This review was written for LibraryThing Early Reviewers.
I found it really hard to get through this book, I notice others have said the same thing and I agree, I would probably have liked it more if I was a 14yr old girl. The story seems a little forced in places and a bit simplistic but the target audience would probably find it a good read.
  mrangel | Sep 12, 2013 |
This review was written for LibraryThing Early Reviewers.
Skye Object 3270A is a (barely) fourteen year old girl in Silk, a city some way up on the space elevator over Deception Well. Together with her best friend Zia and two boys, she goes on an adventure that will change their lives forever.

Skye was discovered in an escape pod, in cryogenic suspension, at the age of two, and much of this book tells the story of her seeking for the truth to what happened to the ship the pod came from. I found the book both funny and exciting, although there were some parts that didn't hold my interest as much. All in all, a good book, and I wouldn't mind reading more from this author. ( )
  khrister | Jan 11, 2013 |
This review was written for LibraryThing Early Reviewers.
I received this book through LibraryThing Early Reviewers. I have read, and liked, Linda Nagata before, but I just couldn't get into this one. It may be just that it's aimed at young adults, although I also read quite a bit of YA. Or maybe it was just because it was more of a space opera, and I'm not really into that right now. For whatever reason, it took me forever to read this because I found it somewhat boring. But that's not to say that a younger person, more interested in hard SF, might not find it interesting. ( )
  willac | Aug 28, 2012 |
Showing 1-5 of 36 (next | show all)
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Amazon.com Product Description (ISBN 0983110077, Paperback)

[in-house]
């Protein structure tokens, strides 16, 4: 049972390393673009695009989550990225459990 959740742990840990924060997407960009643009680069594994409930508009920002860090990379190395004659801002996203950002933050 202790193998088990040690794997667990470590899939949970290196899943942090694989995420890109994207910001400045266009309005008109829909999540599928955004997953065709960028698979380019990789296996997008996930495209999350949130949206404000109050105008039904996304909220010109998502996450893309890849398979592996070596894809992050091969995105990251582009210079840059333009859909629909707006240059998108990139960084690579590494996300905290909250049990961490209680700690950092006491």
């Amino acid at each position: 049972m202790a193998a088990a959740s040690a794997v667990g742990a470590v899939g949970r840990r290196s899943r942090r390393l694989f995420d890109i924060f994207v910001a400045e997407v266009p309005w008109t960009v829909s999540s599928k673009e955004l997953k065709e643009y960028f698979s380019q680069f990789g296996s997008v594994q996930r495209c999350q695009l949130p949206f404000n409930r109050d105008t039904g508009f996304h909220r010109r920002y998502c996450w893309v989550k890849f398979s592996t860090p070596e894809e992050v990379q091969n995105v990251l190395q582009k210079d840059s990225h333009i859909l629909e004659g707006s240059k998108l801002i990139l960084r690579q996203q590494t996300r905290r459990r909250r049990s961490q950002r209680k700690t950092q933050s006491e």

In an isolated star system far from any other human outposts, a space-faring "lifeboat" was discovered by a scientist from the city of Silk. Inside the lifeboat was a two-year-old girl in frozen sleep. She had no name and no history. The people of Silk believed her to be the only survivor of a star-faring great ship attacked in the void and destroyed by the automated warships of the alien Chenzeme. They rescued and revived the child, and named her "Skye." But the people of Silk face dangers of their own. Their city is in space, built around the column of a space elevator that rises from the planet's surface into high orbit. Three-hundred kilometers below is the wild, plague-ridden planet called Deception Well. Far-above, a dusty nebula shrouds the star system. The nebula is made of drifting dust, gas, and tiny nanomachines left behind by an ancient and mysterious race. The microscopic nanomachines were made to attack and destroy any Chenzeme ship that enters the system . . . but they will defend against other threats too, and they have no loyalty to human life. Still, life in Silk is comfortable, and the dangers of their world mean little to the city's youth. Skye has grown into an adventurous, independent teen-but more and more she wonders about her mysterious past. Where did she come from? Who were her parents? And, most importantly, was she really the only survivor? When evidence of her past begins to awaken within her own body, Skye finds herself driven to explore both the dangerous surface of Deception Well and the airless reaches of outer space. She is not alone in her quest. Her best friend Zia Adovna, the handsome young astronomer Devi Hand, and the adventurous Buyu Mkolu join her as she seeks to prove that other survivors of the great ship might still be found. Unique young-adult science fiction by the Locus and Nebula Award winning author.